Newspapers have been the be-all and end-all for me. They were when I was a kid reading the paper, front page to comics, spread out on the floor every day. They were in 1980, when I started working, full of excitement, in a bucolic suburban bureau at the Hartford Courant.
And they were still, 27 years later, when I walked out of the San Jose Mercury News in early March, newly RIF’d — an ex-columnist, ex-editor and ex-reporter.
My fellow layoff casualties consoled each other outside the building, exit-interview packets in hand, stuffed with COBRA information, state unemployment office numbers and final-paycheck dates. At least it was an end to the unsettling dread that had permeated the newsroom after the reduction in force was announced in February and the deadline approached just a few weeks later.
Not that it’s over, by any means. The dread in the newsrooms is still palpable these days, as circulation and advertising figures continue to plummet, and waves of buyouts and layoffs ripple across the country. Colleagues inside the building voice concern and dismay. I’m hoping they won’t join me, but I know so many who are looking elsewhere, inside and, more frequently, outside newspapers with heavy heart.
As someone who came into newspapers with a commitment to tell stories about our communities that were not being told, I can’t help being troubled by newspapers’ alarming shrinkage, and the exit of talented journalists of color. I got my start through the Summer Program for Minority Journalists and believe that a more diverse newsroom results in more complete coverage. The slow gains over many years feel like they are being wiped away overnight. The painful period of searching for a business model comes with real casualties.
As I’ve embarked on job-hunting, friends have approached me, urging me to seek a job in the nonprofit sector, as they look at the bleakness of our industry and weakness in the economy. It’s going to be a rough few years, they caution. And nope, I’m not the multimedia “It” girl that news employers might be seeking. I’m your basic Journosaurus. One with a few videos under her belt and some pretty decent skills, but a Journosaurus all the same.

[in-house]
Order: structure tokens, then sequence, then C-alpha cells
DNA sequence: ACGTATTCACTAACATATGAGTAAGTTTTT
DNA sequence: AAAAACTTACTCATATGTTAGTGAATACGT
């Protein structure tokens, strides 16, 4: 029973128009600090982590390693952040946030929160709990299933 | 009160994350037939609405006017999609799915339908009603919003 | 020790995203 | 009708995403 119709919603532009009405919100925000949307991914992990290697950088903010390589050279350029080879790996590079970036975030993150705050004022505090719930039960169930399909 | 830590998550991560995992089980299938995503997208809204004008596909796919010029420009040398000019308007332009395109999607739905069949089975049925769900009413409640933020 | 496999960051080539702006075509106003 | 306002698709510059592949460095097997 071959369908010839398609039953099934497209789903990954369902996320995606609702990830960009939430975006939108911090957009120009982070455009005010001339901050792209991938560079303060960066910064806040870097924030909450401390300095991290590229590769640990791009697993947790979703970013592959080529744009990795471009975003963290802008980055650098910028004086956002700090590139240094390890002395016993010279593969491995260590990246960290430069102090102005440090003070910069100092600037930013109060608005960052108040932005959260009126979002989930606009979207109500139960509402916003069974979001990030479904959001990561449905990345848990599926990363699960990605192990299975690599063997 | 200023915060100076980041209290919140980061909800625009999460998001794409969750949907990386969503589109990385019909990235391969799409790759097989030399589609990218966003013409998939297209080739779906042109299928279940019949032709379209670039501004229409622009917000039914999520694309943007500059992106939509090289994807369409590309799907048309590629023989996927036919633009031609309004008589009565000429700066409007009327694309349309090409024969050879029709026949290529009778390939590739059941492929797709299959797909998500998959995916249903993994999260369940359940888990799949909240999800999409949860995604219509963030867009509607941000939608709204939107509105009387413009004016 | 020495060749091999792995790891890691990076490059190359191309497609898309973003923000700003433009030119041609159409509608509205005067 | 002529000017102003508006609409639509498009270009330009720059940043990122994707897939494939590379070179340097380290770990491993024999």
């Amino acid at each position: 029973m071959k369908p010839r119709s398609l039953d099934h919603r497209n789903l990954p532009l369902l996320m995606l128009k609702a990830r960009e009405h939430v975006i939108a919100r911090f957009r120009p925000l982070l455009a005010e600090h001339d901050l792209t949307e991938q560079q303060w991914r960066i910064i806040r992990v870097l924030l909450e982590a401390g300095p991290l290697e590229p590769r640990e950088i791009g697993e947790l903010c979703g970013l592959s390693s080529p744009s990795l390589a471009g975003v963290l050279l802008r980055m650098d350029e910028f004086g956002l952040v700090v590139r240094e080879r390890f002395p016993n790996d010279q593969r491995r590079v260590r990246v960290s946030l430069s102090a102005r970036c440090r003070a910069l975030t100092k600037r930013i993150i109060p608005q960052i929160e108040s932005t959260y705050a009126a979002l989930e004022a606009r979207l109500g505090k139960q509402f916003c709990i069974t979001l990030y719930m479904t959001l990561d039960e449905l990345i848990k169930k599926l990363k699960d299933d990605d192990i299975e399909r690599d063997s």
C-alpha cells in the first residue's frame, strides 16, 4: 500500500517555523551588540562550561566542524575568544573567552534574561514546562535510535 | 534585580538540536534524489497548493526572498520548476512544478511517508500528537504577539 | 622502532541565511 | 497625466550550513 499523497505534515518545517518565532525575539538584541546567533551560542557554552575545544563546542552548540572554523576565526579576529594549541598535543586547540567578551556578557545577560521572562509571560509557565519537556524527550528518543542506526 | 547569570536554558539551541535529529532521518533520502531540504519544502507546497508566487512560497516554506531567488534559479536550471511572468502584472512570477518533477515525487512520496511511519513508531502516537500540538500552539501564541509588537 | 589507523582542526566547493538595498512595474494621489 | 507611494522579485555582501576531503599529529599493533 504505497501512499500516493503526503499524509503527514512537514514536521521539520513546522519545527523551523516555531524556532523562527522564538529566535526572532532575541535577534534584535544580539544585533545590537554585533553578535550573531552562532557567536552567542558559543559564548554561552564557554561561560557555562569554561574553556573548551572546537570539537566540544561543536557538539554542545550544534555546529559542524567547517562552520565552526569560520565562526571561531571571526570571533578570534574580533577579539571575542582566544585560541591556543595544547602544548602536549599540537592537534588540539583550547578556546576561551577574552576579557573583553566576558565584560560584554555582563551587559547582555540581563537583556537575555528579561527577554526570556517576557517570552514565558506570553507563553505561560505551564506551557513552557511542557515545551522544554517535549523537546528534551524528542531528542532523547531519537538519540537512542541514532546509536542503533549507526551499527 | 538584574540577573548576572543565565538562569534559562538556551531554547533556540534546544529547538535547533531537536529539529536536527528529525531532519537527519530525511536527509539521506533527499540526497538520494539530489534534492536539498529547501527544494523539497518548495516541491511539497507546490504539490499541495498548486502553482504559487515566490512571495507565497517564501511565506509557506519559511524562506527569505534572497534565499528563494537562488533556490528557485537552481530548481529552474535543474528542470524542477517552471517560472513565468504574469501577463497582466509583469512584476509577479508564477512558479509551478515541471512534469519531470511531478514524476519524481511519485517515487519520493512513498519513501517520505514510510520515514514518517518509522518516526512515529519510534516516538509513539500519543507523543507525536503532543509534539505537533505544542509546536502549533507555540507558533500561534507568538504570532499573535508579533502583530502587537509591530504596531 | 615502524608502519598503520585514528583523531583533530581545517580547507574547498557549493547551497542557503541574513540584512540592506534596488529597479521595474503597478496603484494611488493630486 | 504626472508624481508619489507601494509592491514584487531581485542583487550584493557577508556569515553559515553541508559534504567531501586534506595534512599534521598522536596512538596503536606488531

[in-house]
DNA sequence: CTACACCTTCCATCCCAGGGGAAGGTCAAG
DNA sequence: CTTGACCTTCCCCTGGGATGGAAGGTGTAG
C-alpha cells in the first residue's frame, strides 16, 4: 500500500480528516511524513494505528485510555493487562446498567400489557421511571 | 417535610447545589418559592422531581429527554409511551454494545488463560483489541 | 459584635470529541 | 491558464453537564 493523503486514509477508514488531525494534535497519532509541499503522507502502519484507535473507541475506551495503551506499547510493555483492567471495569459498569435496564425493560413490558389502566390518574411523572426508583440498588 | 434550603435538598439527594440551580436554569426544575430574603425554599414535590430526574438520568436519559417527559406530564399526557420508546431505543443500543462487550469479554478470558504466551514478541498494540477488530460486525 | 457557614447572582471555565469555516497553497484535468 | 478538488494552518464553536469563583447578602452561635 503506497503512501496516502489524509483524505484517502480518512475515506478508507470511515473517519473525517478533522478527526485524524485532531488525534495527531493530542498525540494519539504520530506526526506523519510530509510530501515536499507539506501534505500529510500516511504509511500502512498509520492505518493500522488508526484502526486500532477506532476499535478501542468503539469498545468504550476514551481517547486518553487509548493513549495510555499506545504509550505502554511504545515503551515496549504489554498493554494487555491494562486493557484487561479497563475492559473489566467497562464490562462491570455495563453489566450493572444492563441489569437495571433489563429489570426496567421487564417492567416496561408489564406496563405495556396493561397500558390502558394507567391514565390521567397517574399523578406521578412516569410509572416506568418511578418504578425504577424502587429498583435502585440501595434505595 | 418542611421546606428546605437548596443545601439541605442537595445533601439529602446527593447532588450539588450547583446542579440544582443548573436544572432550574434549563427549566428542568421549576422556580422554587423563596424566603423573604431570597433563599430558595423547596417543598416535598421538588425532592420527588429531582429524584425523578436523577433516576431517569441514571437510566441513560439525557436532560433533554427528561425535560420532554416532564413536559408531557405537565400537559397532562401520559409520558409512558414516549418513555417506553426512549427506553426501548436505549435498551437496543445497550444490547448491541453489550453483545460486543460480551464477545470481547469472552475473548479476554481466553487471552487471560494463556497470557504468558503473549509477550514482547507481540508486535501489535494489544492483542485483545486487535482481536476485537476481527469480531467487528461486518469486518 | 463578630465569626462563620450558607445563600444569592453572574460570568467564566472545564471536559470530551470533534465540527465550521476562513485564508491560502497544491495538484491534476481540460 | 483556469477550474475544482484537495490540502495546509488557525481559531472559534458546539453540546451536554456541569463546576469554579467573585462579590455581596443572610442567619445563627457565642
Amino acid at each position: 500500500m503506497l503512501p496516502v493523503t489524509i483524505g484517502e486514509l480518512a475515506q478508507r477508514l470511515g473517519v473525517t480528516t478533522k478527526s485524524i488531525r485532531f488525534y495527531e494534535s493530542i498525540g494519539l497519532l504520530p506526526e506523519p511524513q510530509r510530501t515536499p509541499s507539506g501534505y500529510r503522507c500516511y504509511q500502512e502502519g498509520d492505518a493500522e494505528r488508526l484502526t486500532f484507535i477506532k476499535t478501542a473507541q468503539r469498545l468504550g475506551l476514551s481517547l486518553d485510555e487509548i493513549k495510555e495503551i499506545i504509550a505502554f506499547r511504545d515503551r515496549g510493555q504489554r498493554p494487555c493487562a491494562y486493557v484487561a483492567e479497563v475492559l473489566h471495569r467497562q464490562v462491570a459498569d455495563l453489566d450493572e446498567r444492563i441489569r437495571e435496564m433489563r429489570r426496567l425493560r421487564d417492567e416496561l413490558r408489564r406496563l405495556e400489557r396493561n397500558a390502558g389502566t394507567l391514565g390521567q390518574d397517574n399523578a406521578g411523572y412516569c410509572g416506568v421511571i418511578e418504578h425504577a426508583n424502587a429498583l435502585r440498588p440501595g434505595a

My trips to EDD, also known as the employment development department in state bureaucracy-speak, are not grim in the least, but they are sobering reminders of what the nation faces in a recession, whether white collar and professional, blue collar or unskilled labor. I’ve watched counselors walk others through the basics of logging on and registering onto its jobs site with some effort. I’ve learned patience and forbearance, and I am grateful for the skills I have and can build on.
So, at least I can make myself useful. I do have some thoughts to offer about job-hunting as journalists are cast on the roiling seas of change. Why not share with those who want to change gears, or who fear a reduction in force is in their future? While it’s not, “Come on in, the water’s fine!” it’s not gloomy out here. Even if you’re an ex-journalist.
I’ve appropriated some advice from Michele Chandler, a colleague who departed in our second wave of layoffs eight months before mine and is busy working again.
The following might be Job-Hunting 101 for many. But for those of us who have stayed happy in the places we’ve been for a long time, perhaps this will help:
• Get professional tips tuning up your resume; a lot has changed in recent years. Build two or three new ones, if you want to expand into new fields.
• Get thee to a career center. Higher-ups may have negotiated a cushier exit with career consultant services. The rest of us have career and job centers, but they offer a lot if you take a close look. Some have drop-in counselors and workshops that can get you jump-started.
• Leverage the skills you have; tweak them if necessary with classes, at low cost or free at the above-mentioned career centers. Maybe you’ve used Excel, Word or Power Point on an ad-hoc basis but never really learned it. Now is a good time.
• Actively seek training opportunities for new skills. One of my former colleagues just embarked on a multimedia training program through federal job training money.
• Join or revitalize your participation in organizations that allow you to meet people and network.
Journalists’ conferences are finding their multimedia and Web-focused training sessions booking up quickly. At the Asian American Journalists Association’s 2007 national convention, all the hands-on sessions filled fast. Even a tutorial on how to build your own Web site with Flash that would have bored most high schoolers had veteran journalists doubled- and tripled-up around a computer.
Journalists of all stripes are a hardy sort. I have no doubt that journalists of color will survive and thrive in new enterprises, and thrive in newspapers even if the paper disappears. There will be opportunities.